Suddenly there was such a violent earthquake that the foundations of the prison were shaken. At once all the prison doors flew open, and everyone’s chains came loose. The jailer work up, and when he saw the prison doors open, he drew his sword and was about to kill himself because he thought the prisoners had escaped. But Paul shouted, “Don’t harm yourself! We are all here!”- Acts 16:26-28
In today’s blog, John Ortberg discusses the seventh way God’s wisdom can lead us to/through open doors.
7. Test, experiment, and learn failure tolerance. Pastor Ortberg states that while God does have guidance for a particular decision, He doesn’t have guidance for every decision. And sometimes God’s guidance is not so much about what He wants to do through us as what He wants to do in us.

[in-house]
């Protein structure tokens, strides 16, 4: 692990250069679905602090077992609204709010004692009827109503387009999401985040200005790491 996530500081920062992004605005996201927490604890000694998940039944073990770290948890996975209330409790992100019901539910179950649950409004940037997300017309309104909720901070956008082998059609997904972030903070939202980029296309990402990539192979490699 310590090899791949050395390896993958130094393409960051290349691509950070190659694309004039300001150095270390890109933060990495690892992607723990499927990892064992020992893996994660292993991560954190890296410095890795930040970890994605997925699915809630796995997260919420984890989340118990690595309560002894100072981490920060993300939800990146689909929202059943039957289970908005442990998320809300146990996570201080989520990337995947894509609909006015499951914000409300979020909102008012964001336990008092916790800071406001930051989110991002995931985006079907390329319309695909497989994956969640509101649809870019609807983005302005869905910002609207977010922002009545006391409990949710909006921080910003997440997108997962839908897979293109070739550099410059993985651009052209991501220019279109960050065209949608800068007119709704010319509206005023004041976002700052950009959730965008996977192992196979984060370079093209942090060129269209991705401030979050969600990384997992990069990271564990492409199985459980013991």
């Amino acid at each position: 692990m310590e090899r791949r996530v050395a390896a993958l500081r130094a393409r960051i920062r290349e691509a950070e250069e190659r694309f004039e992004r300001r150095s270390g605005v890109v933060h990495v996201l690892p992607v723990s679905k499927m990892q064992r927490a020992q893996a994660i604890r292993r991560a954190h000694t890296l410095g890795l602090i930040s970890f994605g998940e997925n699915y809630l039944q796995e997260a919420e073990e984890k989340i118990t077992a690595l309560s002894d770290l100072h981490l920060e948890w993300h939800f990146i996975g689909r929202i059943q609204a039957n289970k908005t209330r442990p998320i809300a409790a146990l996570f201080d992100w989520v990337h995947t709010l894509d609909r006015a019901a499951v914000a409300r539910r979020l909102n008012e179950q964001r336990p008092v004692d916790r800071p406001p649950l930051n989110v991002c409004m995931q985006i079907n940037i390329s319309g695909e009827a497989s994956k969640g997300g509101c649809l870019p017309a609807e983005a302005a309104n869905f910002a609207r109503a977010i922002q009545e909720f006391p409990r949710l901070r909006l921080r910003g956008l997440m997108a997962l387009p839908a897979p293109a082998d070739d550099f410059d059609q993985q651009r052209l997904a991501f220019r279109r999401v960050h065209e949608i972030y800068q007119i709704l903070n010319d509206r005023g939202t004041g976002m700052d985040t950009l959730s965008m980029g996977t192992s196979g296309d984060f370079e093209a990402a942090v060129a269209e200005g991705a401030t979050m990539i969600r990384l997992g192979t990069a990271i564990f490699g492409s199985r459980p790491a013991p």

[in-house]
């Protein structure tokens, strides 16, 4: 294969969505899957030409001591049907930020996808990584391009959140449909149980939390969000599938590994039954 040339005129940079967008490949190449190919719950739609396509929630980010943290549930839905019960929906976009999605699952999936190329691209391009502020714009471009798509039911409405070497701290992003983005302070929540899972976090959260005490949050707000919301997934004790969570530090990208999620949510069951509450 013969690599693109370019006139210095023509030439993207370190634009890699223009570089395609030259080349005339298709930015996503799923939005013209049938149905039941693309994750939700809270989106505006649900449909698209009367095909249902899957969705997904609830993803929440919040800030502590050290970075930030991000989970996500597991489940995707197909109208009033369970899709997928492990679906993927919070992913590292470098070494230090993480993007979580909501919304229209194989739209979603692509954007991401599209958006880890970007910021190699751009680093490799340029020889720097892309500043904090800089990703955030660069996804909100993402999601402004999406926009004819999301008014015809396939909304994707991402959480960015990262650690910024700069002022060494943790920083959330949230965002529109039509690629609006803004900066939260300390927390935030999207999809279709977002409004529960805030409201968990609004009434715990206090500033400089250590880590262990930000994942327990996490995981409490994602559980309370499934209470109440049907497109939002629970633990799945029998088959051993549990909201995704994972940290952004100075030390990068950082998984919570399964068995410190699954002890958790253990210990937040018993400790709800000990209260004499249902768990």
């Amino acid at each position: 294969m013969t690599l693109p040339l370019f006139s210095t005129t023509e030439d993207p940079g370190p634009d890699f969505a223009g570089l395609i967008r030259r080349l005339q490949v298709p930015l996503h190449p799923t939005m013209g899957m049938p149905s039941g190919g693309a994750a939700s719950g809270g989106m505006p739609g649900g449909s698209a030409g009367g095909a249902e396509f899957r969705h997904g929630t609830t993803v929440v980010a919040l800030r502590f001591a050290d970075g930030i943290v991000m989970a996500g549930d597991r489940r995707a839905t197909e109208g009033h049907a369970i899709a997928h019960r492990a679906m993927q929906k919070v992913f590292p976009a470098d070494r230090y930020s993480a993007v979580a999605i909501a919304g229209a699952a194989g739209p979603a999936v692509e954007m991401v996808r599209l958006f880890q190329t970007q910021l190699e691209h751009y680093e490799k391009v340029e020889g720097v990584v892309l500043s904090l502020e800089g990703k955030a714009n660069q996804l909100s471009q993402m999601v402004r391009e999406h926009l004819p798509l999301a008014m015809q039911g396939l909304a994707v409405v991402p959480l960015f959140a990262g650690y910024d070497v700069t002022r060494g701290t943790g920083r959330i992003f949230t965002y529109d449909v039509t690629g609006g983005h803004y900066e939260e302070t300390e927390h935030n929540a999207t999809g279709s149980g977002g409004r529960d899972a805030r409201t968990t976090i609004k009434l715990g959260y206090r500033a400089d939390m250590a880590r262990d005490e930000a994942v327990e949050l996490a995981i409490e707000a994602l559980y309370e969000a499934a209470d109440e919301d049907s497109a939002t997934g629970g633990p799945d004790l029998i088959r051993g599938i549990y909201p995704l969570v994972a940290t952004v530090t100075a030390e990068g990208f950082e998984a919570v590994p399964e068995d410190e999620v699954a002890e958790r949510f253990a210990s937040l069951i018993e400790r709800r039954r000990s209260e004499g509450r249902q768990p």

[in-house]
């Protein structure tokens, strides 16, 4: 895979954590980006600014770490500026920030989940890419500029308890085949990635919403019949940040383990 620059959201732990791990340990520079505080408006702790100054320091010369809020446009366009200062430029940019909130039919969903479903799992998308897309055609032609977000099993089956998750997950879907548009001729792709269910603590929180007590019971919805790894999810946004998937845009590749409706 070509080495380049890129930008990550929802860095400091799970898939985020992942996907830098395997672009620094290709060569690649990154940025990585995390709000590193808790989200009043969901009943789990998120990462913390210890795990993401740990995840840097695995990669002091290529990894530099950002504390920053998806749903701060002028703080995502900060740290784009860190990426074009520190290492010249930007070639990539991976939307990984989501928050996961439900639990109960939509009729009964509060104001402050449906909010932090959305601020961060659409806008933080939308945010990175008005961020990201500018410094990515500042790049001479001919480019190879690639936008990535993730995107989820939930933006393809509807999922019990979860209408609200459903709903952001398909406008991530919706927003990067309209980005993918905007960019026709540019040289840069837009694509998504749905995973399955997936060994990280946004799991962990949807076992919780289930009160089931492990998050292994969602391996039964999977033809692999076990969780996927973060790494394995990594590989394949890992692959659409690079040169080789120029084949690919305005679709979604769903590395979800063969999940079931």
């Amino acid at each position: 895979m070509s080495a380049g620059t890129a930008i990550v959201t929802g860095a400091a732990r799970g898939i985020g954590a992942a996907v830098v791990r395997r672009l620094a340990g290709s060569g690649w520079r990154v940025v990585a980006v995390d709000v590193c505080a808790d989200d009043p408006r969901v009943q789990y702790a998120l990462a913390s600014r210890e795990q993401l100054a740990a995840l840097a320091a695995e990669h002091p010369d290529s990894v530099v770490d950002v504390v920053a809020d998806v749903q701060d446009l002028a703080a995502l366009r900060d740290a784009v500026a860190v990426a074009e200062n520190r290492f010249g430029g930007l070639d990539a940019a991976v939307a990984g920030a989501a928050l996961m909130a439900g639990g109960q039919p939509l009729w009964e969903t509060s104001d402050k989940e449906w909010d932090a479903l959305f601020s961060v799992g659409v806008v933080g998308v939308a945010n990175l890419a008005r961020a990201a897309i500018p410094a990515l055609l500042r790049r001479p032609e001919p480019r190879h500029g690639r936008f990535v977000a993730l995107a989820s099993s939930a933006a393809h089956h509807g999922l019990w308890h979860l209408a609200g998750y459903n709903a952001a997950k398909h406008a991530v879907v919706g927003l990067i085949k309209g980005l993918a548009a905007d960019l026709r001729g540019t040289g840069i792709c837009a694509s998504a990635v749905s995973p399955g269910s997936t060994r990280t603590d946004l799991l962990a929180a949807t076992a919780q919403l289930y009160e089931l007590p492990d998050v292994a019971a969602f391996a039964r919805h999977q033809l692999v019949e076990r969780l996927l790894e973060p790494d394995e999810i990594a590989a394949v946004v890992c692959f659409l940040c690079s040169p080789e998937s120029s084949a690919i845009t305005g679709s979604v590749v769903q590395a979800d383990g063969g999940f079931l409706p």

John observes that discerning open doors does not equate with guaranteed success. When God called Jeremiah (the weeping prophet) and John the Baptist to walk through open doors, those open doors led to enormous difficulty, not external reward.
We learn through failure. Courage and risk-taking are not developed through failure avoidance. In Acts 16, Paul’s clarity on his life’s purpose enabled him to open spiritual doors for others, as John states:
“Paul chooses the greater door, even when it looks like failure.”
Today’s question: Has failure avoidance been an issue for you following your vocation loss? Please share.
Tomorrow’s blog: “The ultimate door”